WORKING FOR THE METAVERSE
Facebook changed its name to “meta” and pledged 10 billion dollars to build “the metaverse”. Microsoft buys the gaming giant Activision for ±69 billion dollars. Apple is building AR glasses. You hear things like “the metaverse is a 1 trillion dollar revenue opportunity”.
Over the past couple of months, it feels like there has been 100x more news about the metaverse than there have been bugs in your code.
It either means your code is great, or it means the metaverse is the next big thing. Either way, in this post, we’ll check out the latter statement and decipher what the metaverse is, how it’s built and who is building it.
Welcome stranger, get in!
The idea of the “metaverse” has been around for a long time and represents a digital layer on top of reality. This layer could take on many forms like a simple browser application on a screen or a fully immersive 3D world accessed through VR headsets, haptic feedback bodysuits, and an omnidirectional treadmill.
With this definition, it becomes clear that the “metaverse” has been around already and you’ve been spending time “in the metaverse”. Think about this for a second, and let it sink…
And now take Slack as an example: a digital space where people gather, communicate, share ideas, and collaborate, in different channels that are open or closed.
Or Twitter: an open digital space where anyone can blast their opinion and get into conversations with strangers and friends alike.
Or GTA Online: an open digital world where you can roleplay and interact with thousands of other players.
This means that Slack is your virtual office, Twitter is your digital town square, and GTA Online is your digital playground.
We should think about the metaverse as an interoperable digital layer on top of our lives, consisting of many different smaller worlds – a digital multiverse if you will.
It’S aLl AbOuT tHe ExPeRieNce
What has changed over the past years is the tools we have at our disposal to experience such worlds. Especially the rise of AR and VR glasses, the incredible advancements in the graphic engines, and Web3 technologies like NFTs completely upgrade the way we perceive these digital layers.
The sensory component of the experience is obvious, and it’s only a question of time until the tools that immerse us into the digital realm are comfortable and practical enough to go mainstream. There are many options already today and they will keep improving. Just look at this mind controller, these haptic feedback suits, or this Ready-player-One-style omnidirectional treadmill.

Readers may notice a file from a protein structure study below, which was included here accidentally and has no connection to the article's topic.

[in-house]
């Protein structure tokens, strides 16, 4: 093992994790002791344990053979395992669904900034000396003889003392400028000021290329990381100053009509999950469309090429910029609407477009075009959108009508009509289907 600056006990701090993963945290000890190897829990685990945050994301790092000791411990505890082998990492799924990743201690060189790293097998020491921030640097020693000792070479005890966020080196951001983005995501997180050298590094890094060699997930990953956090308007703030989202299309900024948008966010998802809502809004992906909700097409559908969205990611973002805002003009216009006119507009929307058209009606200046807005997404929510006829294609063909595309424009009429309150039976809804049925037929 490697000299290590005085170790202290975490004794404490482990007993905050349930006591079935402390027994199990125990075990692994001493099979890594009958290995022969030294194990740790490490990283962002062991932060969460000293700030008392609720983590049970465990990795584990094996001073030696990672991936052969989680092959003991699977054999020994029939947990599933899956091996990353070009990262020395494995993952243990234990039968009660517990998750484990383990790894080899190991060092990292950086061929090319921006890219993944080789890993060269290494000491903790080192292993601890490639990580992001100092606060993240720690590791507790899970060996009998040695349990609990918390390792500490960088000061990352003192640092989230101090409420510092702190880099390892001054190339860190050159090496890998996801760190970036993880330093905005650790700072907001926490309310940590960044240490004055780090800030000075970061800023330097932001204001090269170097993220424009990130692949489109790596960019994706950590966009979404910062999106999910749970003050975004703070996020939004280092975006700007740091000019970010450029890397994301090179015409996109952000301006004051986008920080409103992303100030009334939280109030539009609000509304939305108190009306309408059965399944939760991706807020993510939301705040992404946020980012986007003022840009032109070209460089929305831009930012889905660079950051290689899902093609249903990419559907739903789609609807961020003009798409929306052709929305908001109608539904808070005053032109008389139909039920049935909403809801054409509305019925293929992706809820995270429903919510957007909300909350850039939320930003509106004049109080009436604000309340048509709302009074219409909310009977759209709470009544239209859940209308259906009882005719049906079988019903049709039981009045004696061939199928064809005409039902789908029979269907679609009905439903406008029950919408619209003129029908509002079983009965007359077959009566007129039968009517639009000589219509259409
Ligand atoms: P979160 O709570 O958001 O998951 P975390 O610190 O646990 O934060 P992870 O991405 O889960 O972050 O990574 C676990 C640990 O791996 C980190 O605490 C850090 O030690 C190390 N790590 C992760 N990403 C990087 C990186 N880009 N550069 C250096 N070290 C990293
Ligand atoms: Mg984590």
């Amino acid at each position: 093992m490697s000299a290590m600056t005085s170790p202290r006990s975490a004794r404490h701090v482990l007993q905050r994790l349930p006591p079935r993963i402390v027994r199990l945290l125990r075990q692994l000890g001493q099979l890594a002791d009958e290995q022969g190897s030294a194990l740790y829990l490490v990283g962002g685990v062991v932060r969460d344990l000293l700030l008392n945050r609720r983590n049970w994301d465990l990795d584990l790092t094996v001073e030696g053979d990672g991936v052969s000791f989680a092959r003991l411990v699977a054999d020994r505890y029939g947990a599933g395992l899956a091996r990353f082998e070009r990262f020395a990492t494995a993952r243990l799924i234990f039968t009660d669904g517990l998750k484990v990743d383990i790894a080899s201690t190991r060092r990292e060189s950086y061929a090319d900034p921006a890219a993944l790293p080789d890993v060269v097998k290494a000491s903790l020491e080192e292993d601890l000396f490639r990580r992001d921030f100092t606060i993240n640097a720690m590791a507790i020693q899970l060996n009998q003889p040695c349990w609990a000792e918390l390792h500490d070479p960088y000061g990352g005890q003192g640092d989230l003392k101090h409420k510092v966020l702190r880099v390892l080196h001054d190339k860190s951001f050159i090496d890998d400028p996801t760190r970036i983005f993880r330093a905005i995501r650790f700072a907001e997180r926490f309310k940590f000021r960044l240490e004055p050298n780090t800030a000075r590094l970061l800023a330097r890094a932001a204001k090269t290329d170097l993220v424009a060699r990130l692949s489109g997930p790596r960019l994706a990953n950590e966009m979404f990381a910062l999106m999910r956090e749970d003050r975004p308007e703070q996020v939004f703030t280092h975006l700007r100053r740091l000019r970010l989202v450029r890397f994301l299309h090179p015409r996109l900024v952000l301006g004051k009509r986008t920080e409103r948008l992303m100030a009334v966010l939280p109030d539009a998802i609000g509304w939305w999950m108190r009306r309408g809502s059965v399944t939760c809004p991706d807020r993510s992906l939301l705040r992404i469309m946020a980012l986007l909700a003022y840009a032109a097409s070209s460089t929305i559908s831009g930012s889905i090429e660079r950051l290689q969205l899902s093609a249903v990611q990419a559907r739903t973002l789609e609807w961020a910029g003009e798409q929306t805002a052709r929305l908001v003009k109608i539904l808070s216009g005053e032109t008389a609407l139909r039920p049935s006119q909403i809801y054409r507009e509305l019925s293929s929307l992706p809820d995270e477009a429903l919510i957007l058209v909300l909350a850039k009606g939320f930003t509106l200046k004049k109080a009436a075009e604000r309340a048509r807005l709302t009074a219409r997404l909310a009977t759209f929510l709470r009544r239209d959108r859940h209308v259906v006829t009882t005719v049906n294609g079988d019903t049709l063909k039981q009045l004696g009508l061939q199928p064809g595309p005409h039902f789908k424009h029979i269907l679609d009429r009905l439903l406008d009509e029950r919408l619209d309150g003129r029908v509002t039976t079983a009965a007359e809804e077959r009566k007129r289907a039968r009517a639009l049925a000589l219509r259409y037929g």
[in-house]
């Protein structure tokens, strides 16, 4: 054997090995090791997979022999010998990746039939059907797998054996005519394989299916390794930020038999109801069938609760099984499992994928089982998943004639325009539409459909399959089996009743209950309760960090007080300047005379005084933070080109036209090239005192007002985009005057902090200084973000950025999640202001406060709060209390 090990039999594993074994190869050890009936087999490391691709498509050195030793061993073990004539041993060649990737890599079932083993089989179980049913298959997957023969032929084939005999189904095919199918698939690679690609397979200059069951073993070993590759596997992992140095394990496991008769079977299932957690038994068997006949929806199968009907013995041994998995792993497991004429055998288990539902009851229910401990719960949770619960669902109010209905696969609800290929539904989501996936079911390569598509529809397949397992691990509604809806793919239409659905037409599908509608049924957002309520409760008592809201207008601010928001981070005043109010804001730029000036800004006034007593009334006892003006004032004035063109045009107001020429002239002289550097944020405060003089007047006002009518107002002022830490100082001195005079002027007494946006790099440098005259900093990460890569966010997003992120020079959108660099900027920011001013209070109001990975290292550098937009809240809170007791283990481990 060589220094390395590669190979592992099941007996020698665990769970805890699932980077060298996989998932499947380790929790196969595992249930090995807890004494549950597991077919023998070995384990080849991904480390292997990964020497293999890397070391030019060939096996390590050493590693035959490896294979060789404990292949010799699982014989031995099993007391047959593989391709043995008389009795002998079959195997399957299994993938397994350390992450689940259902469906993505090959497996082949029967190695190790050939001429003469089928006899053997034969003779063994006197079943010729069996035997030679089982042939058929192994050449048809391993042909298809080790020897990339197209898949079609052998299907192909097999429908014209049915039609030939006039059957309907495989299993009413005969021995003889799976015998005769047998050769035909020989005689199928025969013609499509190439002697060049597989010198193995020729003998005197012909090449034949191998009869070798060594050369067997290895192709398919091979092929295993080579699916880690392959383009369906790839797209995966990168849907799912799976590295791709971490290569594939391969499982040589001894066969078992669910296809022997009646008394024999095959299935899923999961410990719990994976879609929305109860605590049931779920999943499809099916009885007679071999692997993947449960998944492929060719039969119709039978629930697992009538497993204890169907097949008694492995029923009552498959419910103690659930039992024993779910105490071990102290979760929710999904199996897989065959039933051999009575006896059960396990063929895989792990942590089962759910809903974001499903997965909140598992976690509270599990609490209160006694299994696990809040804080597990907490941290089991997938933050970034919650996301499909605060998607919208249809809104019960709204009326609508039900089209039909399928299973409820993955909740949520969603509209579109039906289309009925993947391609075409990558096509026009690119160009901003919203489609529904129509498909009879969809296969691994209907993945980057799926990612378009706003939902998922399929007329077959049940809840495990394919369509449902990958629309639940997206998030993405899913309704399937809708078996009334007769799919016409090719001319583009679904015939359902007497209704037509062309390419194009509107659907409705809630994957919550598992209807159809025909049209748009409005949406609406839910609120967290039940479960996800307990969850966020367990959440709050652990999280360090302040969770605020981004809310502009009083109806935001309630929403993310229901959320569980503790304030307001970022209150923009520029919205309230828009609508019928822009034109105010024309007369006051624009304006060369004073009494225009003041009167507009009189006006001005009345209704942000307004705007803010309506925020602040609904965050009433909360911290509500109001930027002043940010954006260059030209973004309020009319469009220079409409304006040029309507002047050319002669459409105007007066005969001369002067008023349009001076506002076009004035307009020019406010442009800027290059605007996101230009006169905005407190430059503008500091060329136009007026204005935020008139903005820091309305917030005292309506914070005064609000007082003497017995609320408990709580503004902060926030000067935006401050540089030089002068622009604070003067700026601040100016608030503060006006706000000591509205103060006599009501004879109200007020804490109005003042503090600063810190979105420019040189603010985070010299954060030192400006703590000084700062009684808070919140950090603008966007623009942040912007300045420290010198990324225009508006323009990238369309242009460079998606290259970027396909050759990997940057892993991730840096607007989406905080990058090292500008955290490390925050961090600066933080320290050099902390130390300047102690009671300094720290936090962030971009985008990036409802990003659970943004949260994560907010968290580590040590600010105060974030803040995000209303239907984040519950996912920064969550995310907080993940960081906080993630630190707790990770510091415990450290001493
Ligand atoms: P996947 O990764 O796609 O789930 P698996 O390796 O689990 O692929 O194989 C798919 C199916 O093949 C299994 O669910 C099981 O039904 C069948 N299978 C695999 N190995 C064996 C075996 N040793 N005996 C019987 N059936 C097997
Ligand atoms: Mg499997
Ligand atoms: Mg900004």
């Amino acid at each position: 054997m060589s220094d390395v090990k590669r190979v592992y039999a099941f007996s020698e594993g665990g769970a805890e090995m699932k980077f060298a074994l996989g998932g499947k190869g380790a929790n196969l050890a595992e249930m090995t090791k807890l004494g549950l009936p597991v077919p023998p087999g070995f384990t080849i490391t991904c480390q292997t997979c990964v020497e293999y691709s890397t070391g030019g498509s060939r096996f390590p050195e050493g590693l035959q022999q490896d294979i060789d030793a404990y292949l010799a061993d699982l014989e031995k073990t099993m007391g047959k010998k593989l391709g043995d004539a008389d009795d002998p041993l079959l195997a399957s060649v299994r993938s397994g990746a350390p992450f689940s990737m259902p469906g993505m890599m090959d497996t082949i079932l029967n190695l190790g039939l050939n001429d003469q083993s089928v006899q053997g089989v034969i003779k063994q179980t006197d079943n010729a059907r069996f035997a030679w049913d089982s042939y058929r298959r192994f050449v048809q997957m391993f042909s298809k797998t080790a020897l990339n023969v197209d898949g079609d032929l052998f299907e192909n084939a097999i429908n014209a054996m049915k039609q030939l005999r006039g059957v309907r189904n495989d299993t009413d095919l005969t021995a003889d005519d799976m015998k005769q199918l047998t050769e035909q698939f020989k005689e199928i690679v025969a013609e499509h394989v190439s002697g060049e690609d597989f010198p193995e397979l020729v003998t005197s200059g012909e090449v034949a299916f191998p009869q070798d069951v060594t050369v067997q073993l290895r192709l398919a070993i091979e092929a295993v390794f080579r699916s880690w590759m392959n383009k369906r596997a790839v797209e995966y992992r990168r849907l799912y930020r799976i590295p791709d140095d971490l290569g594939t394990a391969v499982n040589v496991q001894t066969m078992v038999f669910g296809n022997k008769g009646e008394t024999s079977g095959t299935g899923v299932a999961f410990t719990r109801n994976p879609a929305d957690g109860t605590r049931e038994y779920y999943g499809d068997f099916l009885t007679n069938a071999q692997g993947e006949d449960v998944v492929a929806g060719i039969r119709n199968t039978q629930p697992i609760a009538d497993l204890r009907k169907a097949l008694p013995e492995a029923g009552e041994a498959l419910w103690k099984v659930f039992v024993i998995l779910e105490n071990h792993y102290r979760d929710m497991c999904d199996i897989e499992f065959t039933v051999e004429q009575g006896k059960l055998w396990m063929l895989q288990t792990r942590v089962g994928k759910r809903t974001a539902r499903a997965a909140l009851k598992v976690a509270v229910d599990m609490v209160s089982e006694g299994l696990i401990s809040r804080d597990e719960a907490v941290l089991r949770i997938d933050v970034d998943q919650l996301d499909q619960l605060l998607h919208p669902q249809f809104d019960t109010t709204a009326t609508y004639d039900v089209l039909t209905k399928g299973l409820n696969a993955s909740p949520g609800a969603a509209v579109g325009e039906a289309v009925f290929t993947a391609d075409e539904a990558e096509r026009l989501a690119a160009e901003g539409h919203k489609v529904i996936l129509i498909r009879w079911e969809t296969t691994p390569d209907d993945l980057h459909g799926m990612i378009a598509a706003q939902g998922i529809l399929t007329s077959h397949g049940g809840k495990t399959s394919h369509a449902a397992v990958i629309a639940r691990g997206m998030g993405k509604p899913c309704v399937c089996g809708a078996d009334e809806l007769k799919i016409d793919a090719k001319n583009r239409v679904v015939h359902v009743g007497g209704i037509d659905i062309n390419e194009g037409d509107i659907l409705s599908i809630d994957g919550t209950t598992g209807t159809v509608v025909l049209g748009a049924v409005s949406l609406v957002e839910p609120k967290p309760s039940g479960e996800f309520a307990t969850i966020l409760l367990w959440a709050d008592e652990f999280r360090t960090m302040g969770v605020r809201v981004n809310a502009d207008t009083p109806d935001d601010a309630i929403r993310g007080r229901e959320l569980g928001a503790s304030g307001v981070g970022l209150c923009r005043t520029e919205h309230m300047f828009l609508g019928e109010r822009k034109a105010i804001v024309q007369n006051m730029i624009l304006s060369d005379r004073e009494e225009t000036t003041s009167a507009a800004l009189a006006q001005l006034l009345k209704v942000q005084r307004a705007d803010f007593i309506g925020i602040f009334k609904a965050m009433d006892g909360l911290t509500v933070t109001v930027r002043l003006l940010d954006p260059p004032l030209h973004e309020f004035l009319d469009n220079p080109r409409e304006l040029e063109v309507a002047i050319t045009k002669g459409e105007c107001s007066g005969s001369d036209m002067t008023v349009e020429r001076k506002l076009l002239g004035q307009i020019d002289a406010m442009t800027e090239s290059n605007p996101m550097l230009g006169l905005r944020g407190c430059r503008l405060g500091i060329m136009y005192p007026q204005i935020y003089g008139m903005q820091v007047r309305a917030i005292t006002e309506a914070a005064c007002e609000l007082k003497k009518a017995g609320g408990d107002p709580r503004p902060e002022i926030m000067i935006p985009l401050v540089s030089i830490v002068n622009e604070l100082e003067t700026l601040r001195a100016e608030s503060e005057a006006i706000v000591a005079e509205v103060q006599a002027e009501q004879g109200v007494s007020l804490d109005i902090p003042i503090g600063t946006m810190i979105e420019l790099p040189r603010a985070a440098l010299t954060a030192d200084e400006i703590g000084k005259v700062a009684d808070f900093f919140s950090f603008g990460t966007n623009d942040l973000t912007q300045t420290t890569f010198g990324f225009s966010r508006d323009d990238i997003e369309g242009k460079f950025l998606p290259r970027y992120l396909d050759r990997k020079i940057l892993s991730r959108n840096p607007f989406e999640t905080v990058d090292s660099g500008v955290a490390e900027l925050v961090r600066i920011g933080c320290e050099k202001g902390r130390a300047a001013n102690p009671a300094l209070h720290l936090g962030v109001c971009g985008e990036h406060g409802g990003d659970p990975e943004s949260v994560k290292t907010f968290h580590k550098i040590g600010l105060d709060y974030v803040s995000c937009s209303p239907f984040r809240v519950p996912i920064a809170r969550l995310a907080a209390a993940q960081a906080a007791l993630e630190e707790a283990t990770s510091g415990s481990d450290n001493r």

A less obvious part is how Web3 technologies unlock a property of the internet and the digital world that has not existed before: true scarcity, true uniqueness.
The digital realm is limitless. You can create a copy of anything, a million times. Complete abundance. While this is an excellent feature for many reasons, the one thing it does not enable is truly neutral property. You do not truly own your sword in World of Warcaft, nor the skins you bought in Fortnite. Blizzard and Epic, the companies behind these games, own them. They simply rent them to you – and the same goes for your profiles and followers.
Looking back, the clear definition of property rights in the real world fueled its economic development by increasing the incentive to work, save and invest, as well as more effectively allocate resources. This dynamic will likely push forward the development in the digital world as well.
Furthermore, Web3 is open-source, interoperable, and composable by intention. Which is a robust foundation to build a layer on top of our physical reality. Clearly, Web3 technology just came around the corner and still needs time to develop, but its potential is incredible.
Open versus closed metaverses
If we talk about the future of the metaverse, a crucial aspect is its open or closed nature. The code and platforms are either open-source so that anyone can build upon them (Web3 ethos) or closed silos with centralized power (Web2 standard).
Time will tell which type of metaverse can attract more critical resources to build out the fabrics of their respective worlds.